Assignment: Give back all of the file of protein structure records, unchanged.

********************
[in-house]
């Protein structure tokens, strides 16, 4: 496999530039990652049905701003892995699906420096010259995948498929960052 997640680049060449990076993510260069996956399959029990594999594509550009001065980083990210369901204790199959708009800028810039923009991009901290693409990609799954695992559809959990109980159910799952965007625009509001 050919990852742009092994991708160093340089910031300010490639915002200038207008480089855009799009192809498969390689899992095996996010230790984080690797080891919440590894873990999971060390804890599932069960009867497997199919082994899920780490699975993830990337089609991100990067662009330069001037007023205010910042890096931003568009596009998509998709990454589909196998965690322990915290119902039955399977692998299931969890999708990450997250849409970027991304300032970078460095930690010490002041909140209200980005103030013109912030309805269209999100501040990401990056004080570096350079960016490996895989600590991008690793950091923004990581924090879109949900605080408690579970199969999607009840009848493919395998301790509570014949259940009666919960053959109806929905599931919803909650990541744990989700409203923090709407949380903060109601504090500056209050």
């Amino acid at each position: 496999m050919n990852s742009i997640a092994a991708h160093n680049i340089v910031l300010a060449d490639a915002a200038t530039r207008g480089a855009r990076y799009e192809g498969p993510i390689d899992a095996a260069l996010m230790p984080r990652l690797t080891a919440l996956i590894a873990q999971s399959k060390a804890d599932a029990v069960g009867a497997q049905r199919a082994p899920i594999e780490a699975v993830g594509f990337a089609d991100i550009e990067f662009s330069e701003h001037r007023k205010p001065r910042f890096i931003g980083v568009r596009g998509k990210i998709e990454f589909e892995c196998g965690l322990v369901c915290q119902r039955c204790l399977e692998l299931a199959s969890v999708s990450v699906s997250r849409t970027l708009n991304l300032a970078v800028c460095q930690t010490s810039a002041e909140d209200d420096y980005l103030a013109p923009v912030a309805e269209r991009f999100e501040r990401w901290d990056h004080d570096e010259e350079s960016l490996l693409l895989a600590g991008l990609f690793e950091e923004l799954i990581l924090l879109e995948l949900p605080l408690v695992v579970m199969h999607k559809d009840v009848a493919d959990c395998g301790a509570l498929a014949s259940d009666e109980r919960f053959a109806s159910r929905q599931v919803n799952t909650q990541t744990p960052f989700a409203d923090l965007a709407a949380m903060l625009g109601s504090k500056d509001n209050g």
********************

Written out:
[in-house]
């Protein structure tokens, strides 16, 4: 496999530039990652049905701003892995699906420096010259995948498929960052 997640680049060449990076993510260069996956399959029990594999594509550009001065980083990210369901204790199959708009800028810039923009991009901290693409990609799954695992559809959990109980159910799952965007625009509001 050919990852742009092994991708160093340089910031300010490639915002200038207008480089855009799009192809498969390689899992095996996010230790984080690797080891919440590894873990999971060390804890599932069960009867497997199919082994899920780490699975993830990337089609991100990067662009330069001037007023205010910042890096931003568009596009998509998709990454589909196998965690322990915290119902039955399977692998299931969890999708990450997250849409970027991304300032970078460095930690010490002041909140209200980005103030013109912030309805269209999100501040990401990056004080570096350079960016490996895989600590991008690793950091923004990581924090879109949900605080408690579970199969999607009840009848493919395998301790509570014949259940009666919960053959109806929905599931919803909650990541744990989700409203923090709407949380903060109601504090500056209050």
């Amino acid at each position: 496999m050919n990852s742009i997640a092994a991708h160093n680049i340089v910031l300010a060449d490639a915002a200038t530039r207008g480089a855009r990076y799009e192809g498969p993510i390689d899992a095996a260069l996010m230790p984080r990652l690797t080891a919440l996956i590894a873990q999971s399959k060390a804890d599932a029990v069960g009867a497997q049905r199919a082994p899920i594999e780490a699975v993830g594509f990337a089609d991100i550009e990067f662009s330069e701003h001037r007023k205010p001065r910042f890096i931003g980083v568009r596009g998509k990210i998709e990454f589909e892995c196998g965690l322990v369901c915290q119902r039955c204790l399977e692998l299931a199959s969890v999708s990450v699906s997250r849409t970027l708009n991304l300032a970078v800028c460095q930690t010490s810039a002041e909140d209200d420096y980005l103030a013109p923009v912030a309805e269209r991009f999100e501040r990401w901290d990056h004080d570096e010259e350079s960016l490996l693409l895989a600590g991008l990609f690793e950091e923004l799954i990581l924090l879109e995948l949900p605080l408690v695992v579970m199969h999607k559809d009840v009848a493919d959990c395998g301790a509570l498929a014949s259940d009666e109980r919960f053959a109806s159910r929905q599931v919803n799952t909650q990541t744990p960052f989700a409203d923090l965007a709407a949380m903060l625009g109601s504090k500056d509001n209050g």